So far, we have not specifically mentioned the adverse events profiles of any of the gene therapies we have covered. This is mainly because the side effect profile seems to be largely similar across all of them. ‘Flu-like’ symptoms are common as well as transient increases in liver transaminases. Typically, patients will receive 30 days of 1 mg/kg prednisone starting the day before administration to suppress the immune response and trials will exclude patients with anti-AAV antibody titers of ~1:50. Serious side effects such as platelet depletion, troponin elevation with cardiac involvement or complement mediated nephropathy have been seen in some trials, but generally are rare.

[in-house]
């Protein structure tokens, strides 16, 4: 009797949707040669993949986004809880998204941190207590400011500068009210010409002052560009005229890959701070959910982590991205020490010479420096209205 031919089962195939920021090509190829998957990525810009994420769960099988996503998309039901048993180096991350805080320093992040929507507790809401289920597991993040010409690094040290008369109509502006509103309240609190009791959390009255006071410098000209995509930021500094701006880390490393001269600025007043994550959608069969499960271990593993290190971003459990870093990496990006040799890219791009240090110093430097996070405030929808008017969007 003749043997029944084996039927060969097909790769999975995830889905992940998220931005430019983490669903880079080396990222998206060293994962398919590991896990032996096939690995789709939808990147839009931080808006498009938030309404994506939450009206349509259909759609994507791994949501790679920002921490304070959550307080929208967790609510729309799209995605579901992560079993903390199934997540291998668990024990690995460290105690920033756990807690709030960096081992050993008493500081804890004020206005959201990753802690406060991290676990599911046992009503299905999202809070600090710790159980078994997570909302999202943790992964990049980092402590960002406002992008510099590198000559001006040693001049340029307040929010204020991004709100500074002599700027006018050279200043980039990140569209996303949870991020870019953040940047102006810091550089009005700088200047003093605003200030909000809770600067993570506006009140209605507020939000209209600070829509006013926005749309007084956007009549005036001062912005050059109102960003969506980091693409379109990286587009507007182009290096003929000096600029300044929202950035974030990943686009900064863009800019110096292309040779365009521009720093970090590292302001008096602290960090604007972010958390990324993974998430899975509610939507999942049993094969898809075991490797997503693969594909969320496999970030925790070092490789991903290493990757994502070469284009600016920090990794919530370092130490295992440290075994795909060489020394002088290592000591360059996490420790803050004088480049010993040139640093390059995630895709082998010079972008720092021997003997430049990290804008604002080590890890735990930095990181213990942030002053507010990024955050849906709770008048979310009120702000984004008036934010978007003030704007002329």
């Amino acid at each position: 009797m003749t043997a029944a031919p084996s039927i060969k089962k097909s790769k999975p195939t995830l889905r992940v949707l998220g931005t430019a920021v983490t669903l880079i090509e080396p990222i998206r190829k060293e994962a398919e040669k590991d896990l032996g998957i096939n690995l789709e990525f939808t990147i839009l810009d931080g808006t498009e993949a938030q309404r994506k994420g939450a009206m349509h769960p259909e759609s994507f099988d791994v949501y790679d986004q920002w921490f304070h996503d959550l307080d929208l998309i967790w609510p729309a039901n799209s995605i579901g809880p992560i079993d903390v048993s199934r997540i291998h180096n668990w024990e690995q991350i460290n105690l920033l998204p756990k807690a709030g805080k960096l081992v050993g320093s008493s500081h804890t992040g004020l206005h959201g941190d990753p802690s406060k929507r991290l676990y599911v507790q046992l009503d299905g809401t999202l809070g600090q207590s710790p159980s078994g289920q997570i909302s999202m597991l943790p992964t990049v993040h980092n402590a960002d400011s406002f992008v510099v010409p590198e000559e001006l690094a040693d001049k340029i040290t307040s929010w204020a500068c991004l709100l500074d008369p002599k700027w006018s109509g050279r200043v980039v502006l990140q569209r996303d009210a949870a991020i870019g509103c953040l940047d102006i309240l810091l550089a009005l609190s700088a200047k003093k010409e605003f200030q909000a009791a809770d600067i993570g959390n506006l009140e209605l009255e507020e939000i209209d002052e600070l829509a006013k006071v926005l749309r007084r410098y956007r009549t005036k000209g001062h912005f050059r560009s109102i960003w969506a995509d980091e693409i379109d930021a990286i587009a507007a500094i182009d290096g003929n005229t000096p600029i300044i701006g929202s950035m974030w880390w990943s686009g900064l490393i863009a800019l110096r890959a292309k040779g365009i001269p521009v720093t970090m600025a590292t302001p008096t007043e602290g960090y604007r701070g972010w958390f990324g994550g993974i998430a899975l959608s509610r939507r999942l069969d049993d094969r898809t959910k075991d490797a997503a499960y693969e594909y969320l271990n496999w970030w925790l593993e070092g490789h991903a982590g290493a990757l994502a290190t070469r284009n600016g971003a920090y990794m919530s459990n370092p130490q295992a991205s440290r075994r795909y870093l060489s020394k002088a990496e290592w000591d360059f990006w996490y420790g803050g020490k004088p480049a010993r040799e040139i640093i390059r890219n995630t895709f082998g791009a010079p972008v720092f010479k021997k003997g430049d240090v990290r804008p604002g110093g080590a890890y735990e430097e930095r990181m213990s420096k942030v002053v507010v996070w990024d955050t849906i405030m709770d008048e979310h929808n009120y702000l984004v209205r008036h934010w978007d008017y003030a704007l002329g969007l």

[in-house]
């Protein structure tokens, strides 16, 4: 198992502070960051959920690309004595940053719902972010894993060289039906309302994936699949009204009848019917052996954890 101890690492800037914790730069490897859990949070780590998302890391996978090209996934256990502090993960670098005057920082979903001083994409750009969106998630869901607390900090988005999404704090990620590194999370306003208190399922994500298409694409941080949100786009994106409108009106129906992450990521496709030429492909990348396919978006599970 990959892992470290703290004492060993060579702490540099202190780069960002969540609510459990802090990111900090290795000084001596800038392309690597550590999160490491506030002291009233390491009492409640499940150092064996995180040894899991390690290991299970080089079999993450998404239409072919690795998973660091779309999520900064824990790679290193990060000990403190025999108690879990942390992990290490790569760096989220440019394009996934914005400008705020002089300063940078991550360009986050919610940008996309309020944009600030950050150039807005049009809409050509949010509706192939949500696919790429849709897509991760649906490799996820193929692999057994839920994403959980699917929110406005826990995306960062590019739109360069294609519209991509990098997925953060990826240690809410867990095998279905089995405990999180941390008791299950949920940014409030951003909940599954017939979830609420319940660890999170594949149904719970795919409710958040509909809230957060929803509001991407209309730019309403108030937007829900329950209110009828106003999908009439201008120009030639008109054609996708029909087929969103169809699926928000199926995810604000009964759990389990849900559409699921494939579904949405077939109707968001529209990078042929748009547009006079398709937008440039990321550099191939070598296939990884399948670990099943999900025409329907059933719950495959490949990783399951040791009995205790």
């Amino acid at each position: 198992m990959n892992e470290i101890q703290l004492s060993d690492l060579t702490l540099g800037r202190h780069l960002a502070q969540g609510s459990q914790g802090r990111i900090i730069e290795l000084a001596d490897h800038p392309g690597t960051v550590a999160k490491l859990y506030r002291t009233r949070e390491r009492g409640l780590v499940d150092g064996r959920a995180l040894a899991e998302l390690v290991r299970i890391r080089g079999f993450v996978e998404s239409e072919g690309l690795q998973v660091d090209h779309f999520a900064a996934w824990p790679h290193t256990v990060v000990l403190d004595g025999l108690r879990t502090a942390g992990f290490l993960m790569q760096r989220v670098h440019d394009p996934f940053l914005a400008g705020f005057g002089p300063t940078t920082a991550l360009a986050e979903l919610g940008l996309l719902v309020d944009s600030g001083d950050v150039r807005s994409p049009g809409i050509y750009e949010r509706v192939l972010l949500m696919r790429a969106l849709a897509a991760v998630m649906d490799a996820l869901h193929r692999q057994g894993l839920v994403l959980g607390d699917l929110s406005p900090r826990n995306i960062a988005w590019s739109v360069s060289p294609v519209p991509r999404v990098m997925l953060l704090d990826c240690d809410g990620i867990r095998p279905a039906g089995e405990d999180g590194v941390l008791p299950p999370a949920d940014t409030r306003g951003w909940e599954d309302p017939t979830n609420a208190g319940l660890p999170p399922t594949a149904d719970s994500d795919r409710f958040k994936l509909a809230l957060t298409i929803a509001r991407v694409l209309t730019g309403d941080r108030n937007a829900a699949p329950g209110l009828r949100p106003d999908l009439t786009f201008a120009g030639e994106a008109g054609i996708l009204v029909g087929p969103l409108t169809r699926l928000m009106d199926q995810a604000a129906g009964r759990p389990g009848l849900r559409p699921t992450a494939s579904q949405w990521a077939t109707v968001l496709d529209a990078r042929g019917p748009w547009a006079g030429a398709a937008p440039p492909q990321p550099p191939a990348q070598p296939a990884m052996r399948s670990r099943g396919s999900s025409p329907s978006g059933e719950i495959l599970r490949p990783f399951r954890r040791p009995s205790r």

In a very engaging and easily understood talk Professor Han Brunner explained about next generation sequencing (NGS) in paediatric neurology and why “Doctors are great – exomes are better”. In an ideal world, a doctor would see a patient, recognise the syndrome, order a genetic test that confirms the diagnosis and then commence treatment. Reality is that 1 in 17 individuals will be affected by a rare disease in their lifetime. Rare diseases often have a genetic origin, are rarely diagnosed and often misdiagnosed. No doctor can be familiar with the identifying symptoms of all of the rare diseases (case in point, only one doctor in the audience could identify CHARGE syndrome from a picture and symptom description). Next generation sequencing can provide a diagnosis straight away. In a way it is like a puzzle – lots of small pieces (sequence DNA fragments) need to be put in the right place (mapping onto chromosomes). Funny looking pieces then become obvious (annotation). However, finding the variant that causes disease is still a challenge. Every patient has up to 20,000 variants, 100 of which are unique. You then have to figure out which of these causes the disease.